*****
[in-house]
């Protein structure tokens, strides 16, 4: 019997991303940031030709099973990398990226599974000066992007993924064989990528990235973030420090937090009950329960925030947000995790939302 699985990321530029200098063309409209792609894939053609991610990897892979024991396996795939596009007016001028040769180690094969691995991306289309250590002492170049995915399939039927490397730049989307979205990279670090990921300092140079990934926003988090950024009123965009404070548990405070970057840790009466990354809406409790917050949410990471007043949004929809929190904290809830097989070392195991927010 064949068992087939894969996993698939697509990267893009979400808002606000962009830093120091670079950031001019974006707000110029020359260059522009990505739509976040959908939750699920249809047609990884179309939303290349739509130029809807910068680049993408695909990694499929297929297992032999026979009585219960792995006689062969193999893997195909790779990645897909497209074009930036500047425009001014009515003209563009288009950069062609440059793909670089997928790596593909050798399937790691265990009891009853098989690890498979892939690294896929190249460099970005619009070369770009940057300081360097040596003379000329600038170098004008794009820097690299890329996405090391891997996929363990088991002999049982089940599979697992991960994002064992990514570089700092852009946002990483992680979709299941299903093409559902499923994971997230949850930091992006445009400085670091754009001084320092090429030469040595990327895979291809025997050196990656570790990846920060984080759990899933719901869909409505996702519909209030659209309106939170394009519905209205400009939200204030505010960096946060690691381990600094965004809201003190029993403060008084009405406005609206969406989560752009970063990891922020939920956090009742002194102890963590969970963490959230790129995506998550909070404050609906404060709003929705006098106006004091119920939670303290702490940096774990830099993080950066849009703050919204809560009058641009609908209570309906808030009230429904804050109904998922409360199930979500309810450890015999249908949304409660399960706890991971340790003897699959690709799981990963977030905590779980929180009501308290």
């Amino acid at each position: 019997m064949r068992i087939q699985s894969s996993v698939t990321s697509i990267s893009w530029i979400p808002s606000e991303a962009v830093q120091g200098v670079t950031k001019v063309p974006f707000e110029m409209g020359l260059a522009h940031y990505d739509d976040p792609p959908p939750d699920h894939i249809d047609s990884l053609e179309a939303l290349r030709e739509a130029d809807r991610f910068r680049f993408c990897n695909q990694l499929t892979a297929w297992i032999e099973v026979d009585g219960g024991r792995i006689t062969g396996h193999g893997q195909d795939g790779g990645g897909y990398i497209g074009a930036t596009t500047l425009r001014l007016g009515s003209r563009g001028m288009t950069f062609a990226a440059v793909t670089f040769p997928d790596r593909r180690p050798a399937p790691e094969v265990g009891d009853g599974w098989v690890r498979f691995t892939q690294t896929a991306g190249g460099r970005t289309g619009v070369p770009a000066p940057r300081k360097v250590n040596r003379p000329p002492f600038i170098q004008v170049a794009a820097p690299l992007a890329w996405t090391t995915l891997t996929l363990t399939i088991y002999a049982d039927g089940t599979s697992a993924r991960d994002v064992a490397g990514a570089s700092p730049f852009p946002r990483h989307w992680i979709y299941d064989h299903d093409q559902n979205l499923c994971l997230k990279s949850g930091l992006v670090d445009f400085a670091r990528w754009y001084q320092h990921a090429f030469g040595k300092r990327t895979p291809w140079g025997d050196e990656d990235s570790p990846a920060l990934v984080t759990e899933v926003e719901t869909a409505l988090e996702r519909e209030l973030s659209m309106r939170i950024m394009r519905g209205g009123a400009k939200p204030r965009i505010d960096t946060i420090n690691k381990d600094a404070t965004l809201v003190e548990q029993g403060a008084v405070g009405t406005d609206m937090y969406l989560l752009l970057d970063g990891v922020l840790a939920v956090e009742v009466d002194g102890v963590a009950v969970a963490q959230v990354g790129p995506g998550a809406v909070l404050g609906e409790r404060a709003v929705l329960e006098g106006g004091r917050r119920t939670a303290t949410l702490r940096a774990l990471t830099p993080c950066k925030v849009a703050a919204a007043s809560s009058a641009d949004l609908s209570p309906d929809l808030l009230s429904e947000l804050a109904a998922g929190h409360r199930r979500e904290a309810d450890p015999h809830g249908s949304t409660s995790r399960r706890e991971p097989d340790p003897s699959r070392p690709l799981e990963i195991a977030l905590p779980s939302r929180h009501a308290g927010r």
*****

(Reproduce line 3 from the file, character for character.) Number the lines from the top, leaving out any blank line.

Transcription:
């Amino acid at each position: 019997m064949r068992i087939q699985s894969s996993v698939t990321s697509i990267s893009w530029i979400p808002s606000e991303a962009v830093q120091g200098v670079t950031k001019v063309p974006f707000e110029m409209g020359l260059a522009h940031y990505d739509d976040p792609p959908p939750d699920h894939i249809d047609s990884l053609e179309a939303l290349r030709e739509a130029d809807r991610f910068r680049f993408c990897n695909q990694l499929t892979a297929w297992i032999e099973v026979d009585g219960g024991r792995i006689t062969g396996h193999g893997q195909d795939g790779g990645g897909y990398i497209g074009a930036t596009t500047l425009r001014l007016g009515s003209r563009g001028m288009t950069f062609a990226a440059v793909t670089f040769p997928d790596r593909r180690p050798a399937p790691e094969v265990g009891d009853g599974w098989v690890r498979f691995t892939q690294t896929a991306g190249g460099r970005t289309g619009v070369p770009a000066p940057r300081k360097v250590n040596r003379p000329p002492f600038i170098q004008v170049a794009a820097p690299l992007a890329w996405t090391t995915l891997t996929l363990t399939i088991y002999a049982d039927g089940t599979s697992a993924r991960d994002v064992a490397g990514a570089s700092p730049f852009p946002r990483h989307w992680i979709y299941d064989h299903d093409q559902n979205l499923c994971l997230k990279s949850g930091l992006v670090d445009f400085a670091r990528w754009y001084q320092h990921a090429f030469g040595k300092r990327t895979p291809w140079g025997d050196e990656d990235s570790p990846a920060l990934v984080t759990e899933v926003e719901t869909a409505l988090e996702r519909e209030l973030s659209m309106r939170i950024m394009r519905g209205g009123a400009k939200p204030r965009i505010d960096t946060i420090n690691k381990d600094a404070t965004l809201v003190e548990q029993g403060a008084v405070g009405t406005d609206m937090y969406l989560l752009l970057d970063g990891v922020l840790a939920v956090e009742v009466d002194g102890v963590a009950v969970a963490q959230v990354g790129p995506g998550a809406v909070l404050g609906e409790r404060a709003v929705l329960e006098g106006g004091r917050r119920t939670a303290t949410l702490r940096a774990l990471t830099p993080c950066k925030v849009a703050a919204a007043s809560s009058a641009d949004l609908s209570p309906d929809l808030l009230s429904e947000l804050a109904a998922g929190h409360r199930r979500e904290a309810d450890p015999h809830g249908s949304t409660s995790r399960r706890e991971p097989d340790p003897s699959r070392p690709l799981e990963i195991a977030l905590p779980s939302r929180h009501a308290g927010r």